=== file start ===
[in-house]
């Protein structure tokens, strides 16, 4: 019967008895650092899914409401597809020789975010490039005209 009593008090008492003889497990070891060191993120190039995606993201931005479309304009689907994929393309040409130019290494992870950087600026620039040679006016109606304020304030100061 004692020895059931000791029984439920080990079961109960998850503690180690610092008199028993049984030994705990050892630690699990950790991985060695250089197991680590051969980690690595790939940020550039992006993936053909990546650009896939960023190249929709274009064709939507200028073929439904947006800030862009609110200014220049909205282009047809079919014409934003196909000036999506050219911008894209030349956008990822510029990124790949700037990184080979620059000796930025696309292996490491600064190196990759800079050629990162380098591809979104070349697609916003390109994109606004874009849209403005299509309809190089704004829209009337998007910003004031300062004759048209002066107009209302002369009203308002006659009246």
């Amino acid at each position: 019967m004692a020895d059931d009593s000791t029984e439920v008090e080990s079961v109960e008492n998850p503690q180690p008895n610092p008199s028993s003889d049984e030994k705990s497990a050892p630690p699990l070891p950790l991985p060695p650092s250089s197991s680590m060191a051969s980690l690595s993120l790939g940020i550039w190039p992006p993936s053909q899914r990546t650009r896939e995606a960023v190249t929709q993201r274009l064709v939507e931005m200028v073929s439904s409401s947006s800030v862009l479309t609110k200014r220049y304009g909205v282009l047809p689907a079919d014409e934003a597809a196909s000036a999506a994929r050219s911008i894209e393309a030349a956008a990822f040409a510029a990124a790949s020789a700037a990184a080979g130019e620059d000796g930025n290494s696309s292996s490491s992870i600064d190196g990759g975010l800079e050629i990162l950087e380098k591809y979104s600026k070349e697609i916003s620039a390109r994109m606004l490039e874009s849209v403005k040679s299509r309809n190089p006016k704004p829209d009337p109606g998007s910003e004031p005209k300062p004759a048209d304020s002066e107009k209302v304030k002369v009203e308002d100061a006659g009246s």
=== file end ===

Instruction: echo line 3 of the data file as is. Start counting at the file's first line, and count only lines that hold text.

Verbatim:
């Amino acid at each position: 019967m004692a020895d059931d009593s000791t029984e439920v008090e080990s079961v109960e008492n998850p503690q180690p008895n610092p008199s028993s003889d049984e030994k705990s497990a050892p630690p699990l070891p950790l991985p060695p650092s250089s197991s680590m060191a051969s980690l690595s993120l790939g940020i550039w190039p992006p993936s053909q899914r990546t650009r896939e995606a960023v190249t929709q993201r274009l064709v939507e931005m200028v073929s439904s409401s947006s800030v862009l479309t609110k200014r220049y304009g909205v282009l047809p689907a079919d014409e934003a597809a196909s000036a999506a994929r050219s911008i894209e393309a030349a956008a990822f040409a510029a990124a790949s020789a700037a990184a080979g130019e620059d000796g930025n290494s696309s292996s490491s992870i600064d190196g990759g975010l800079e050629i990162l950087e380098k591809y979104s600026k070349e697609i916003s620039a390109r994109m606004l490039e874009s849209v403005k040679s299509r309809n190089p006016k704004p829209d009337p109606g998007s910003e004031p005209k300062p004759a048209d304020s002066e107009k209302v304030k002369v009203e308002d100061a006659g009246s």